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In Vitro Maturation

Complication in IUI

This revolutionary fertility treatment was developed to provide a safer and a cheaper alternative to conventional IVF. Improved IVM techniques are developing rapidly and an increasing number of fertility clinics are offering IVM. The concept of IVM technology remains attractive. However, its introduction in routine clinical IVF program is, at present, a distant goal.

What is IVM treatment involves?

Immature eggs are collected from unstimulated or minimally stimulated ovaries under ultrasound scan guidance. The immature eggs are then matured in the laboratory for 24-48 hours using culture medium with added small quantities of hormones. Intracytoplasmic sperm injection (ICSI) is used for fertilization of the matured eggs. The resulting embryos are transferred to the women’s wombs.

How does IVM differ from IVF?

Stimulated IVF is associated with the risk of developing ovarian hyperstimulation syndrome (OHSS) which is a potentially fatal condition and IVM eliminates this risk because it does not involve ovarian stimulation. Also, IVM is less expensive than IVF because it does not involve taking costly gonadotropin injections and involve less monitoring. Moreover, IVM is a shorter treatment regimen compared with in vitro fertilization.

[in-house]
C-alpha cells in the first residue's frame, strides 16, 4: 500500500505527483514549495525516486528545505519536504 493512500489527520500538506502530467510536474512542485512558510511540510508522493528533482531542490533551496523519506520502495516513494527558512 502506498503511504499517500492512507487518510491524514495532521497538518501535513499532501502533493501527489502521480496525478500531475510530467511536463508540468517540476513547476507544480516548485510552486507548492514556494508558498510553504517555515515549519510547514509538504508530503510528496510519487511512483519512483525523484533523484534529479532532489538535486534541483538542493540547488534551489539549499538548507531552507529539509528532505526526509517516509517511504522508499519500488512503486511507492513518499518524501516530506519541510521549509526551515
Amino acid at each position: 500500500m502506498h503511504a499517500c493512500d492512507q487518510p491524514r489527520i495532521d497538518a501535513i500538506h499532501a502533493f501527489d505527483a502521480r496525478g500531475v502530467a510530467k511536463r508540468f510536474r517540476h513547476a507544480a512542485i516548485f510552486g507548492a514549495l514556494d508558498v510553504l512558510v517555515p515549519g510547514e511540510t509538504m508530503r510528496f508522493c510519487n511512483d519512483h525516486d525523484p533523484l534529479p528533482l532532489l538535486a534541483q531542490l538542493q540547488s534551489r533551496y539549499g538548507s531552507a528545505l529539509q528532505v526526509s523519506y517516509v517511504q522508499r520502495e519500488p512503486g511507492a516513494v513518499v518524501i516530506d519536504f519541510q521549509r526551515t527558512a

Who would benefit from IVM treatment?

A number of people may benefit from IVM treatment:

  • As an alternative to IVF for women with PCOS; these patients are at significant risk of OHSS
  • As an alternative to IVF for younger women with normal menstrual cycles, IVM being less costly and safer
  • Fertility preservation in young cancer women who are going to receive chemotherapy or radiotherapy
  • Salvaging immature eggs collected during a standard IVF/ICSI (when unexpectedly a significant number of eggs collected are immature)
  • Women who will benefit most from in vitro maturation are women aged 35 and younger and have antral follicle count of 10 or more

How effective treatment IVM compared with IVF?

About 400 babies have been born worldwide through IVM treatment; so far IVM seems to be safe. However, long-term safety records are lacking. Over a million children have already been born after IVF treatment and over 100,000 children have been born after ICSI and long-term data on safety and efficacy are available. Clinical pregnancy rates of 38% for women aged 35 years or under having IVM has been reported which compares favourably with that of conventional IVF. Bucket and colleagues (2007) reported an increased risk of miscarriage after IVM compared with IVF and ICSI